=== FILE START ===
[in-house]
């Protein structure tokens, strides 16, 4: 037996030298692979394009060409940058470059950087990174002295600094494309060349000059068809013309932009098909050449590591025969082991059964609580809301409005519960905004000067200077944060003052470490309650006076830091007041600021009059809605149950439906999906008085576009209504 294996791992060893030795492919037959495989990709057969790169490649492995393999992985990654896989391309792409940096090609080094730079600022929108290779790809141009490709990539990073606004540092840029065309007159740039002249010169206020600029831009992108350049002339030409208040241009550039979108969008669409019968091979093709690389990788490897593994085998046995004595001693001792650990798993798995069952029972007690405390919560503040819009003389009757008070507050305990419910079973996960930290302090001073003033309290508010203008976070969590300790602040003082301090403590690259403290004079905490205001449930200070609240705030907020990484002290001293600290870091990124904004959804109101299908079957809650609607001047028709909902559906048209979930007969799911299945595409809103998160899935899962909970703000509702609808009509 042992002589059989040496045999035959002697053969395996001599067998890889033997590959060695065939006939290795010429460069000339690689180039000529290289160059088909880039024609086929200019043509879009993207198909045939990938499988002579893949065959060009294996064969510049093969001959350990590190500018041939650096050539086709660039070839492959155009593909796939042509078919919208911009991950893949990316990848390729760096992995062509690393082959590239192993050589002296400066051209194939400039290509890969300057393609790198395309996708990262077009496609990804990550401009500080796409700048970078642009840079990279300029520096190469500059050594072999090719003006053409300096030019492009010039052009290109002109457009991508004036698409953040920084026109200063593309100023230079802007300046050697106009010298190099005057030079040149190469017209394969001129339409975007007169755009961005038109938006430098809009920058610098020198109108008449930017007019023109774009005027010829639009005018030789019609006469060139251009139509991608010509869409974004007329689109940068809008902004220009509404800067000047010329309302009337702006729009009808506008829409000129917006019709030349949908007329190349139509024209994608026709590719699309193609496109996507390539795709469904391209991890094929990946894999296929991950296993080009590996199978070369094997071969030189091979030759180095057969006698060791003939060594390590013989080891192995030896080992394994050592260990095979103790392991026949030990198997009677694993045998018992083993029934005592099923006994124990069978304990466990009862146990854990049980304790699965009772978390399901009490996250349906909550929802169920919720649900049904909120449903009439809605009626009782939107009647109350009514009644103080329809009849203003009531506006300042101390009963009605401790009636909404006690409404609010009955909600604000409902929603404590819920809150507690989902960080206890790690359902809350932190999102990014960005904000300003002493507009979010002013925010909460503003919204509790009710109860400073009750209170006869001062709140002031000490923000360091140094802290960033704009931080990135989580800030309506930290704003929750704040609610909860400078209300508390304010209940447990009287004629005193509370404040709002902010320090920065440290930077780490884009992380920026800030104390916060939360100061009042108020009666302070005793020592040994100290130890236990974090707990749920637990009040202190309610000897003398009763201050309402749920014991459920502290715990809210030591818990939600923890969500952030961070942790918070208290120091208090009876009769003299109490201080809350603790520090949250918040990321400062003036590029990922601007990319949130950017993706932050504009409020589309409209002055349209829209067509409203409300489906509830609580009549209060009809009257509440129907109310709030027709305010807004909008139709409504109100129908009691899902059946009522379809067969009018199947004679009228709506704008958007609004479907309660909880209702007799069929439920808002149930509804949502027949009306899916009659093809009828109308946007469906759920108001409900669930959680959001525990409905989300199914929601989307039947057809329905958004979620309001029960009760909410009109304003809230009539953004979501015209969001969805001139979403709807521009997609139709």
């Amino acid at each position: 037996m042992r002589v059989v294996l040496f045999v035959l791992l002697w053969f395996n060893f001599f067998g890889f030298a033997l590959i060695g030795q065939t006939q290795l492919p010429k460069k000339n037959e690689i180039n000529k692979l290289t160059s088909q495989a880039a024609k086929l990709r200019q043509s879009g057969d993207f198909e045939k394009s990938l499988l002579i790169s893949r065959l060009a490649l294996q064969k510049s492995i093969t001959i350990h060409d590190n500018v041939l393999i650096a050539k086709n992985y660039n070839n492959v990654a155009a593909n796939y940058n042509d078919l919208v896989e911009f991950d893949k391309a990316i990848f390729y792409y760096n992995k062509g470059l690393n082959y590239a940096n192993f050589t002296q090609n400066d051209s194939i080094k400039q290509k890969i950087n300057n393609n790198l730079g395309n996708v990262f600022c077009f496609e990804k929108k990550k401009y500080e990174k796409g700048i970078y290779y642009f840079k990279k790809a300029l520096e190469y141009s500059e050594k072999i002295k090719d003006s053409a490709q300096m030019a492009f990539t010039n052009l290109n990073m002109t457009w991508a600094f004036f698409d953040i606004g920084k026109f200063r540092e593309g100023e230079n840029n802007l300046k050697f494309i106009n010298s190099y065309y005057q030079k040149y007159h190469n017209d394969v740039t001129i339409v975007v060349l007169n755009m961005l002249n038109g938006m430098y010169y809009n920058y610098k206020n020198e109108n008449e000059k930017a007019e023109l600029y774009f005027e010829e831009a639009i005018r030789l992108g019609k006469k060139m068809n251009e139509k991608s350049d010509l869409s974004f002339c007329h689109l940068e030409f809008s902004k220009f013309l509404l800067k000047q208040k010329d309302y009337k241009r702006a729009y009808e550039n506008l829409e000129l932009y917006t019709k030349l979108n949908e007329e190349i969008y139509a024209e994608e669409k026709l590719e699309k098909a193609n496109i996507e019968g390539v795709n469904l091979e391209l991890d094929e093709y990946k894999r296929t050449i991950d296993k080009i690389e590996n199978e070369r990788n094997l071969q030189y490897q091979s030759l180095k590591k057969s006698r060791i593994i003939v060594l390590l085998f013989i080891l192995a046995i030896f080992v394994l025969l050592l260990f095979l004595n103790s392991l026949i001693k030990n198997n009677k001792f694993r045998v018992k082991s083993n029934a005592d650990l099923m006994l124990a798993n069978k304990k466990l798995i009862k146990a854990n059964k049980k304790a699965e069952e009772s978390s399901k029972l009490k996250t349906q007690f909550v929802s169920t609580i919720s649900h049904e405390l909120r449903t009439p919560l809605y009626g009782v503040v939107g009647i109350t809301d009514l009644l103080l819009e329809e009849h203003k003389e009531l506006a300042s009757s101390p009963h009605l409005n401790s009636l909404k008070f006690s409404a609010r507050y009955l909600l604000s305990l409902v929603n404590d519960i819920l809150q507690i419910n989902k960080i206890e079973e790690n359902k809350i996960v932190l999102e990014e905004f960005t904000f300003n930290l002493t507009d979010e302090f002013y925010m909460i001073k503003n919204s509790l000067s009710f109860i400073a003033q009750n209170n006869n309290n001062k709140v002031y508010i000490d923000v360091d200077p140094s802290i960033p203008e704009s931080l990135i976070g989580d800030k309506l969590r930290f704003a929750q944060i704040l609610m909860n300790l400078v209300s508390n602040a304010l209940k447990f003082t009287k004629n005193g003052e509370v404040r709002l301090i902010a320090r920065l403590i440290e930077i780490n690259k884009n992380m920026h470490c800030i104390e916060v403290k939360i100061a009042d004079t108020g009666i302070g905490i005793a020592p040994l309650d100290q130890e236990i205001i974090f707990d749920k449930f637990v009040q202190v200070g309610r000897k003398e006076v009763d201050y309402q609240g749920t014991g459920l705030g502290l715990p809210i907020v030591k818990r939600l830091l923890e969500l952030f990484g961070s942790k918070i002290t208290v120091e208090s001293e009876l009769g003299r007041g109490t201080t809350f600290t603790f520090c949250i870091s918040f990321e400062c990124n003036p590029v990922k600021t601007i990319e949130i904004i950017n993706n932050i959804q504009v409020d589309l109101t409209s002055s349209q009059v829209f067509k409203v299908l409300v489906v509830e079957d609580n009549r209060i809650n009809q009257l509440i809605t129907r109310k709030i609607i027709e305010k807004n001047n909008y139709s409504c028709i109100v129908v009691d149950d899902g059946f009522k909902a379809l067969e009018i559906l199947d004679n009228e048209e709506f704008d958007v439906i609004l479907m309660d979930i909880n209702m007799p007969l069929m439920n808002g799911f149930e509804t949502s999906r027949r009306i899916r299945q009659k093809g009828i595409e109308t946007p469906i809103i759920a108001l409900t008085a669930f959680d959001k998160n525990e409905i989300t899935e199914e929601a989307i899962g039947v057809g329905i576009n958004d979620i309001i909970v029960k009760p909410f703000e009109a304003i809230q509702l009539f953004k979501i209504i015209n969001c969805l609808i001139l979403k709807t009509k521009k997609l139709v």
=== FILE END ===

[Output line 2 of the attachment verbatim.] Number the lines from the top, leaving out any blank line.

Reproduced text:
């Protein structure tokens, strides 16, 4: 037996030298692979394009060409940058470059950087990174002295600094494309060349000059068809013309932009098909050449590591025969082991059964609580809301409005519960905004000067200077944060003052470490309650006076830091007041600021009059809605149950439906999906008085576009209504 294996791992060893030795492919037959495989990709057969790169490649492995393999992985990654896989391309792409940096090609080094730079600022929108290779790809141009490709990539990073606004540092840029065309007159740039002249010169206020600029831009992108350049002339030409208040241009550039979108969008669409019968091979093709690389990788490897593994085998046995004595001693001792650990798993798995069952029972007690405390919560503040819009003389009757008070507050305990419910079973996960930290302090001073003033309290508010203008976070969590300790602040003082301090403590690259403290004079905490205001449930200070609240705030907020990484002290001293600290870091990124904004959804109101299908079957809650609607001047028709909902559906048209979930007969799911299945595409809103998160899935899962909970703000509702609808009509 042992002589059989040496045999035959002697053969395996001599067998890889033997590959060695065939006939290795010429460069000339690689180039000529290289160059088909880039024609086929200019043509879009993207198909045939990938499988002579893949065959060009294996064969510049093969001959350990590190500018041939650096050539086709660039070839492959155009593909796939042509078919919208911009991950893949990316990848390729760096992995062509690393082959590239192993050589002296400066051209194939400039290509890969300057393609790198395309996708990262077009496609990804990550401009500080796409700048970078642009840079990279300029520096190469500059050594072999090719003006053409300096030019492009010039052009290109002109457009991508004036698409953040920084026109200063593309100023230079802007300046050697106009010298190099005057030079040149190469017209394969001129339409975007007169755009961005038109938006430098809009920058610098020198109108008449930017007019023109774009005027010829639009005018030789019609006469060139251009139509991608010509869409974004007329689109940068809008902004220009509404800067000047010329309302009337702006729009009808506008829409000129917006019709030349949908007329190349139509024209994608026709590719699309193609496109996507390539795709469904391209991890094929990946894999296929991950296993080009590996199978070369094997071969030189091979030759180095057969006698060791003939060594390590013989080891192995030896080992394994050592260990095979103790392991026949030990198997009677694993045998018992083993029934005592099923006994124990069978304990466990009862146990854990049980304790699965009772978390399901009490996250349906909550929802169920919720649900049904909120449903009439809605009626009782939107009647109350009514009644103080329809009849203003009531506006300042101390009963009605401790009636909404006690409404609010009955909600604000409902929603404590819920809150507690989902960080206890790690359902809350932190999102990014960005904000300003002493507009979010002013925010909460503003919204509790009710109860400073009750209170006869001062709140002031000490923000360091140094802290960033704009931080990135989580800030309506930290704003929750704040609610909860400078209300508390304010209940447990009287004629005193509370404040709002902010320090920065440290930077780490884009992380920026800030104390916060939360100061009042108020009666302070005793020592040994100290130890236990974090707990749920637990009040202190309610000897003398009763201050309402749920014991459920502290715990809210030591818990939600923890969500952030961070942790918070208290120091208090009876009769003299109490201080809350603790520090949250918040990321400062003036590029990922601007990319949130950017993706932050504009409020589309409209002055349209829209067509409203409300489906509830609580009549209060009809009257509440129907109310709030027709305010807004909008139709409504109100129908009691899902059946009522379809067969009018199947004679009228709506704008958007609004479907309660909880209702007799069929439920808002149930509804949502027949009306899916009659093809009828109308946007469906759920108001409900669930959680959001525990409905989300199914929601989307039947057809329905958004979620309001029960009760909410009109304003809230009539953004979501015209969001969805001139979403709807521009997609139709």